The boys walked, faces forward, arms swinging mechanically. Their eyes hung empty, mimicking the void of the warstruck desert. How funny it was that they were once children, naive, stomachs bubbling with laughter. Laughter was for the days when there weren't battles to win, lives to destroy. They had been trained to discard all emotions. It would be harder to shoot a man if they remembered he was human.
The boys thought of their mothers once, when a breeze passed through the blistering air and reminded them of the scent of their mothers’ shirts freshly laundered. They thought of her arms holding them tight against her chest. For a moment they longed to be held again. But then they felt the sun against their necks, and they forgot their mothers. Their minds filled up with blood and bullets. They marched onwards.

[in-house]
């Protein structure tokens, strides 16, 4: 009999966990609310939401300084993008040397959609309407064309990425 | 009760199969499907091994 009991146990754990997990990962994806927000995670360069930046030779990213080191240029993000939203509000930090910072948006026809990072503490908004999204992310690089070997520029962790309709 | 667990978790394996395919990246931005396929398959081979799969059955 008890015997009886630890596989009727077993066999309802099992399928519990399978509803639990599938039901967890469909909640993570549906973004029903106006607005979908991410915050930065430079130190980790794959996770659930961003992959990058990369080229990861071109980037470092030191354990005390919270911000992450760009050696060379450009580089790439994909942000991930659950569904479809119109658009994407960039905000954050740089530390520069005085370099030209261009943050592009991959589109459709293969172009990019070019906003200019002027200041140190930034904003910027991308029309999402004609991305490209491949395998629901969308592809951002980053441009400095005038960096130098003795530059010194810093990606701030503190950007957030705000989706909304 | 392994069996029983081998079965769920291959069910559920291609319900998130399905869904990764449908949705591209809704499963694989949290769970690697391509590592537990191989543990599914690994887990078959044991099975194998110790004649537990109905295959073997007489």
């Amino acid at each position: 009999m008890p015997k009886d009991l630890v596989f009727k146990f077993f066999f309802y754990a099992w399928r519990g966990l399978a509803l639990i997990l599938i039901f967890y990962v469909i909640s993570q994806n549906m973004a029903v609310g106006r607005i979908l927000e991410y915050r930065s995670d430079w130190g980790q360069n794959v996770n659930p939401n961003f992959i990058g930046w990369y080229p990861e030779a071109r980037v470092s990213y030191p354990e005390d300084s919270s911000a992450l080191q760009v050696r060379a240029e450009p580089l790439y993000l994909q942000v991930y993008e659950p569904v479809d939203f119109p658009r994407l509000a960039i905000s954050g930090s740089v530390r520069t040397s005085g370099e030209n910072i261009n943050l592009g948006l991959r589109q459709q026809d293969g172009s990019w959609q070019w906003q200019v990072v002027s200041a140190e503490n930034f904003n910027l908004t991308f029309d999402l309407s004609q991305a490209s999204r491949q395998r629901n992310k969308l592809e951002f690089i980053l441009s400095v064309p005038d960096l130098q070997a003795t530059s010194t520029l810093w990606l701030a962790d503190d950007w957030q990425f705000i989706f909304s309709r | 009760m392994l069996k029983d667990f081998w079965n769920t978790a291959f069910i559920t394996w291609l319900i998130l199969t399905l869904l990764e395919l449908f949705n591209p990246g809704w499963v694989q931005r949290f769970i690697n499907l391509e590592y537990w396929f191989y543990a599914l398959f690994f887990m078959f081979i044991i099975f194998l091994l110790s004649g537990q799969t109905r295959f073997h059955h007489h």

When the sun set, the cold crept out from the ground and into their chests. The commanders wouldn’t let them stop, they had a war to win. One by one they began to fall to their knees, sinking until the sand swallowed them whole. They left the bodies behind, kept on walking towards an end that would never approach.